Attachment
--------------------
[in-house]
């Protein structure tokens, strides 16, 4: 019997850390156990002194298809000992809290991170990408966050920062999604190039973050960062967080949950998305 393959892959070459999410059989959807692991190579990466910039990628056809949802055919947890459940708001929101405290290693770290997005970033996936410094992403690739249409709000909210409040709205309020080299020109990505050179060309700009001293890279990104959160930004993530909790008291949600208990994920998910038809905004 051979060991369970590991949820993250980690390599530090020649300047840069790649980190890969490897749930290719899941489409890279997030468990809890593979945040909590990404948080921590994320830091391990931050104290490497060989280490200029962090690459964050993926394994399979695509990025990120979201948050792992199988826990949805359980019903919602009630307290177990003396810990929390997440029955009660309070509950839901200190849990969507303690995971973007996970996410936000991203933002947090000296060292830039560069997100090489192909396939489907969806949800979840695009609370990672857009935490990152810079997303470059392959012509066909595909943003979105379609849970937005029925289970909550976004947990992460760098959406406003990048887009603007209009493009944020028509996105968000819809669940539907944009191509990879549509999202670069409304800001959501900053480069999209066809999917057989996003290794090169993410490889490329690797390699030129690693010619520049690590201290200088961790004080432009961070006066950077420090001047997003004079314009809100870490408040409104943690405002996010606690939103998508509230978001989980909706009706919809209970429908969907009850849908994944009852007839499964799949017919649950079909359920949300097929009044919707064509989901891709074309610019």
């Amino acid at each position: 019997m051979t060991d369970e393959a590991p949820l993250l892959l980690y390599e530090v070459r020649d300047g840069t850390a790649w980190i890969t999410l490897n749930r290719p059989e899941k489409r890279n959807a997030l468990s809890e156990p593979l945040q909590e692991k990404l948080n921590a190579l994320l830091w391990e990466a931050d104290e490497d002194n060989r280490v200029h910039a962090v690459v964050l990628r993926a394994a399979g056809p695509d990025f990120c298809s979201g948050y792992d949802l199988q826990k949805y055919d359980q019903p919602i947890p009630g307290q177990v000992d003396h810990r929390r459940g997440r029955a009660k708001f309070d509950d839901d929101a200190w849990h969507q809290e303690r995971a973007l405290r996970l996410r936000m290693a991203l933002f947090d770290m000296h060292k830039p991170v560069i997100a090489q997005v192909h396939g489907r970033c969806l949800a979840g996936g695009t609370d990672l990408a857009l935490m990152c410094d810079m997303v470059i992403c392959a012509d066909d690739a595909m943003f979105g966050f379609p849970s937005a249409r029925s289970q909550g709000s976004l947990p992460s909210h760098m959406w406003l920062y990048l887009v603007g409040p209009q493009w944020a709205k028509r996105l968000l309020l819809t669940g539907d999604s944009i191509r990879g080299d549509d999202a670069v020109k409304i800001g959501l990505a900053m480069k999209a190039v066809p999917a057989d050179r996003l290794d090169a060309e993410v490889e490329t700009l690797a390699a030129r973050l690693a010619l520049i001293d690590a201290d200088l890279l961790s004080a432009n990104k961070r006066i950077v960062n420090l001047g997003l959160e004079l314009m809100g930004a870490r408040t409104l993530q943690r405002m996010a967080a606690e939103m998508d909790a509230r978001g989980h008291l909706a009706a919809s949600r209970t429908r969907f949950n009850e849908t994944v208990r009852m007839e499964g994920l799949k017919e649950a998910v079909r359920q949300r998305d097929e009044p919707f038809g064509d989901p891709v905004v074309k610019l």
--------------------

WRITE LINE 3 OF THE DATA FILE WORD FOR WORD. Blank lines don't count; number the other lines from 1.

């Amino acid at each position: 019997m051979t060991d369970e393959a590991p949820l993250l892959l980690y390599e530090v070459r020649d300047g840069t850390a790649w980190i890969t999410l490897n749930r290719p059989e899941k489409r890279n959807a997030l468990s809890e156990p593979l945040q909590e692991k990404l948080n921590a190579l994320l830091w391990e990466a931050d104290e490497d002194n060989r280490v200029h910039a962090v690459v964050l990628r993926a394994a399979g056809p695509d990025f990120c298809s979201g948050y792992d949802l199988q826990k949805y055919d359980q019903p919602i947890p009630g307290q177990v000992d003396h810990r929390r459940g997440r029955a009660k708001f309070d509950d839901d929101a200190w849990h969507q809290e303690r995971a973007l405290r996970l996410r936000m290693a991203l933002f947090d770290m000296h060292k830039p991170v560069i997100a090489q997005v192909h396939g489907r970033c969806l949800a979840g996936g695009t609370d990672l990408a857009l935490m990152c410094d810079m997303v470059i992403c392959a012509d066909d690739a595909m943003f979105g966050f379609p849970s937005a249409r029925s289970q909550g709000s976004l947990p992460s909210h760098m959406w406003l920062y990048l887009v603007g409040p209009q493009w944020a709205k028509r996105l968000l309020l819809t669940g539907d999604s944009i191509r990879g080299d549509d999202a670069v020109k409304i800001g959501l990505a900053m480069k999209a190039v066809p999917a057989d050179r996003l290794d090169a060309e993410v490889e490329t700009l690797a390699a030129r973050l690693a010619l520049i001293d690590a201290d200088l890279l961790s004080a432009n990104k961070r006066i950077v960062n420090l001047g997003l959160e004079l314009m809100g930004a870490r408040t409104l993530q943690r405002m996010a967080a606690e939103m998508d909790a509230r978001g989980h008291l909706a009706a919809s949600r209970t429908r969907f949950n009850e849908t994944v208990r009852m007839e499964g994920l799949k017919e649950a998910v079909r359920q949300r998305d097929e009044p919707f038809g064509d989901p891709v905004v074309k610019l």